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  A Boston Globe Editorial  

Restoring trust in bishops


GROUPS representing survivors of sexual abuse want the Catholic bishops meeting in Dallas to impose sanctions not only against offending priests, but against bishops who might shield abusers in the future. It appears unlikely that the survivors will get their wish.

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That outcome would be unfortunate for the future of the Catholic Church in the United States, which urgently needs a tough, binding, nationwide policy against both the act and the coverup of abuse to restore the trust of the laity in priests and bishops.

The US Conference of Catholic Bishops cannot discipline its own members, Coadjutor Bishop Joseph A. Galante of Dallas said yesterday, because that is the responsibility of the pope. The bishops are engaged in a delicate dance with the Vatican over how strong to appear in this scandal. Some in Rome think the scandal is being driven by the media, but Galante, who is a member of the Ad Hoc Committee on Sexual Abuse, and other bishops had frequent - if occasionally strained - praise for news coverage of the scandal.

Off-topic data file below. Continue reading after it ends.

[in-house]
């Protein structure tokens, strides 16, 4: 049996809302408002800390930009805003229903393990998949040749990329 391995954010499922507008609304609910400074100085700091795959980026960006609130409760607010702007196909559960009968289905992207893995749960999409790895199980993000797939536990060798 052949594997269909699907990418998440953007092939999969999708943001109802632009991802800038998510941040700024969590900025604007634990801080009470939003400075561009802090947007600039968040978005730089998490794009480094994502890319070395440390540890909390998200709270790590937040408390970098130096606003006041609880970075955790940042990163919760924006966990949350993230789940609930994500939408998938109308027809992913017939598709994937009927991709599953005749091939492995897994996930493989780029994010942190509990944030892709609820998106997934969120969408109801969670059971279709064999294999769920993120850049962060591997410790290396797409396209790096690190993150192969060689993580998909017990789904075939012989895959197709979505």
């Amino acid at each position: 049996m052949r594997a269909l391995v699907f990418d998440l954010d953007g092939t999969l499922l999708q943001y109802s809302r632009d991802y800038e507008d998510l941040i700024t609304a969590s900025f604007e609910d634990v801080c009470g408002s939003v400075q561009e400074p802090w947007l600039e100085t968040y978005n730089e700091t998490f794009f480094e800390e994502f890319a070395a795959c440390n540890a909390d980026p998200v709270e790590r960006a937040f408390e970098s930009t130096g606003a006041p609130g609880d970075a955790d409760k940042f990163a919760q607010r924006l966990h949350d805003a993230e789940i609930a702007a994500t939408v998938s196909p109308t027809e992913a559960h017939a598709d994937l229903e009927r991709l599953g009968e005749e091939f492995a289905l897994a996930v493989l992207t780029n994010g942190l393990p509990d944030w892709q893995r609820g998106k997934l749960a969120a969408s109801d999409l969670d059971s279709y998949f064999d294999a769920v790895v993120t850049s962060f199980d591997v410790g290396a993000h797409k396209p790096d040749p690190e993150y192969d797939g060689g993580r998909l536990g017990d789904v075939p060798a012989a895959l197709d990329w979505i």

The committee has recommended, for the first time, that policies against abuse be binding on all dioceses. Its draft policy document has prompted scores of suggested amendments from bishops, but Galante said these will not weaken it, adding that the changes ultimately adopted will make the policy statement ''stronger - no wiggle room.''

Galante was confident that the bishops would establish an oversight office at the national level, operating under the authority of canon law, to monitor the policies of individual dioceses. He held out the prospect of a supervisory role for archbishops, who have loose jurisdiction over several dioceses in a province.

Given the sorry record of Cardinal Bernard Law of Boston and several other archbishops on abuse cases in their own archdioceses, it's hard to see them warming to the task of policing fellow bishops. Something stronger is needed to reassure the laity that the bishops face sanctions if they allow abusive priests to go unpunished.

''It's a delicate area,'' Galante said. ''One doesn't dictate to the pope.'' But the bishops should be willing to make a polite suggestion to Pope John Paul II that he dismiss any bishop involved in future coverups. This proposal could take the form of a nonbinding resolution, apart from the policy statement.

Bishop Wilton D. Gregory, president of the bishops conference, said yesterday that ''what we are facing is not a breakdown of belief, but a rupture in our relationship as bishops with the faithful.'' When they approve their policy statement today, the bishops will declare themselves in favor of ''zero tolerance'' for any priest who abuses a child in the future. To restore the trust of their people, they ought to urge the pope to be equally tough on any bishop who protects the abuser.

This story ran on page A26 of the Boston Globe on 6/14/2002.
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